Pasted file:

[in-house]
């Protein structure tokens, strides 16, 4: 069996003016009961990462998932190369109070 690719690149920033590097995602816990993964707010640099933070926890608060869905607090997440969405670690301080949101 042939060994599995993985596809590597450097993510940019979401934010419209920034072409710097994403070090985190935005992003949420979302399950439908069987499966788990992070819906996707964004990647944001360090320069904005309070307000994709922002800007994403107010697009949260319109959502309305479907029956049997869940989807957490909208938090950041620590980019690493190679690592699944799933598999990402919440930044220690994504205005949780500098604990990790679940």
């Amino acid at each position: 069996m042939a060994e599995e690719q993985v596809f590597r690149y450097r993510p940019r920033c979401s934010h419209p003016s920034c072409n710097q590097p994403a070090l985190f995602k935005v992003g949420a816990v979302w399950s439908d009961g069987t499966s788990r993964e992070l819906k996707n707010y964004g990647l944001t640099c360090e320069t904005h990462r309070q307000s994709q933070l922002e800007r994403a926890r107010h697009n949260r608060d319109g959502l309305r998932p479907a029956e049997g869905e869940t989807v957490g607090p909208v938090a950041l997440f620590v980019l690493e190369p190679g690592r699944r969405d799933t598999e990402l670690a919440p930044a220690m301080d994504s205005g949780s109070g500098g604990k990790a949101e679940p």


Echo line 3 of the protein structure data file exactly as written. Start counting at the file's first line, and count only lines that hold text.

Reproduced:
């Amino acid at each position: 069996m042939a060994e599995e690719q993985v596809f590597r690149y450097r993510p940019r920033c979401s934010h419209p003016s920034c072409n710097q590097p994403a070090l985190f995602k935005v992003g949420a816990v979302w399950s439908d009961g069987t499966s788990r993964e992070l819906k996707n707010y964004g990647l944001t640099c360090e320069t904005h990462r309070q307000s994709q933070l922002e800007r994403a926890r107010h697009n949260r608060d319109g959502l309305r998932p479907a029956e049997g869905e869940t989807v957490g607090p909208v938090a950041l997440f620590v980019l690493e190369p190679g690592r699944r969405d799933t598999e990402l670690a919440p930044a220690m301080d994504s205005g949780s109070g500098g604990k990790a949101e679940p």